Retrain The Model Retrain r(x), g(x), m(x) using the new memberships x g 1 (x) m 1,1 (x) Group Layer Expert Layer r(x) g 2 (x) m 1,2 (x)m 2,1 (x)m 2,2 (x) +: {1, 2, 3, 4, 5}  : {6, 7, 8, 9} {1,5} {6,7}{2,3,4} {8,9} {1}{6}{5}{7}{2,3}{9} {4}{8}

Expectation Maximization  Two things need to estimate Logistic regression models for r(x;  r ), g(x;  g ) and m(x;  m ) Unknown group memberships and expert memberships  p(g=1,2|x), p(m=11,12|x,g=1), p(m=21,22|x,g=2) E-step 1.Estimate p(g=1|x, y), p(g=2|x, y) for training examples, given guessed r(x;  r ), g(x;  g ) and m(x;  m ) 2.Estimate p(m=11, 12|x, y) and p(m=21, 22|x, y) for all training examples, given guessed r(x;  r ), g(x;  g ) and m(x;  m ) M-step 1.Train r(x;  r ) using weighted examples: for each x, p(g=1|x) fraction as a positive example, and p(g=2|x) fraction as a negative example 2.Train g 1 (x;  g ) using weighted examples: for each x, p(g=1|x)p(m=11|x,g=1) fraction as a positive example and p(g=1|x)p(m=12|x,g=1) fraction as a negative example. Training g 2 (x;  g ) similarly 3.Train m(x;  m ) with appropriately weighted examples

Comparison of Different Classification Models  The goal of all classifiers Predicating class label y for an input x Estimate p(y|x)  Gaussian generative model p(y|x) ~ p(x|y) p(y): posterior = likelihood  prior p(x|y)  Describing the input patterns for each class y  Difficult to estimate if x is of high dimensionality  Naïve Bayes: p(x|y) ~ p(x 1 |y) p(x 2 |y)… p(x m |y) Essentially a linear model  Linear discriminative model Directly estimate p(y|x) Focusing on finding the decision boundary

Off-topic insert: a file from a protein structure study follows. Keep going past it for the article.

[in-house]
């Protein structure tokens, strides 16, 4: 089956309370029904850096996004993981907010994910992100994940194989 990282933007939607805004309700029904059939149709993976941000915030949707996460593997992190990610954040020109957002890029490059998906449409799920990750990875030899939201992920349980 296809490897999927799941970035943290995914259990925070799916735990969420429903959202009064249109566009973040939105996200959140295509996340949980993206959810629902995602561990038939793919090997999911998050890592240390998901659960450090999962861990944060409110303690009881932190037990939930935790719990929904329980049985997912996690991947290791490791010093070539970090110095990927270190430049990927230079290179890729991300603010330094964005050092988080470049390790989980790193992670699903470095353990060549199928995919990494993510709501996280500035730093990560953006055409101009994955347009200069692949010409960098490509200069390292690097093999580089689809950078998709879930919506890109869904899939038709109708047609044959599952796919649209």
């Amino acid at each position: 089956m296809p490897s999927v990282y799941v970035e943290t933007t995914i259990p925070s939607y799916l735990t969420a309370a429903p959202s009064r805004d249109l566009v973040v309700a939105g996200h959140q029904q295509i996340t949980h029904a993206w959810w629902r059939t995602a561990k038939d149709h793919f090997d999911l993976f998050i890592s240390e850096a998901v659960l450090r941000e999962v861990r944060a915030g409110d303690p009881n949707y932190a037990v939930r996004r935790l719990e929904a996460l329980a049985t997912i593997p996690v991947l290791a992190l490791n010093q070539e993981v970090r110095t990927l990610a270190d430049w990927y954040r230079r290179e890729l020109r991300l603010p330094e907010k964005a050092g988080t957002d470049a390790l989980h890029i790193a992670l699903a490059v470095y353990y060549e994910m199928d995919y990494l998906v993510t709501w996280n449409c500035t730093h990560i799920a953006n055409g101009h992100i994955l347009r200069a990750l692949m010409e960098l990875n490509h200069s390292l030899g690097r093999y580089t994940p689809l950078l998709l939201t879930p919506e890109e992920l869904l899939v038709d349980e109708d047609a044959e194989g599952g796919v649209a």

Comparison of Different Classification Models  Logistic regression model A linear decision boundary: w  x+b A probabilistic model p(y|x) Maximum likelihood approach for estimating weights w and threshold b

Comparison of Different Classification Models  Logistic regression model Overfitting issue Example: text classification  Every word is assigned with a different weight  Words that appears in only one document will be assigned with infinite large weight Solution: regularization Regularization term

Comparison of Different Classification Models  Conditional exponential model An extension of logistic regression model to multiple class case A different set of weights w y and threshold b for each class y  Maximum entropy model Finding the simplest model that matches with the data Maximize Entropy  Prefer uniform distribution Constraints  Enforce the model to be consistent with observed data

Classification Margin Comparison of Different Classification Models  Support vector machine Classification margin Maximum margin principle:  Separate data far away from the decision boundary Two objectives  Minimize the classification error over training data  Maximize the classification margin Support vector  Only support vectors have impact on the location of decision boundary denotes +1 denotes -1 Support Vectors

Comparison of Different Classification Models  Separable case  Noisy case Quadratic programming!

Comparison of Classification Models  Logistic regression model vs. support vector machine Log-likelihood can be viewed as a measurement of accuracy Identical terms

Comparison of Different Classification Models Logistic regression differs from support vector machine only in the loss function

Comparison of Different Classification Models Generative models have trouble at the decision boundary Classification boundary that achieves the least training error Classification boundary that achieves large margin

Nonlinear Models  Kernel methods Add additional dimensions to help separate data Efficiently computing the dot product in a high dimension space Kernel method x=0

Nonlinear Models  Decision trees Nonlinearly combine different features through a tree structure  Hierarchical Mixture Model Replace each node with a logistic regression model Nonlinearly combine multiple linear models +   +   + Group 1 g 1 (x) m 1,1 (x) Group Layer Expert Layer r(x) Group 2 g 2 (x) m 1,2 (x) m 2,1 (x)m 2,2 (x)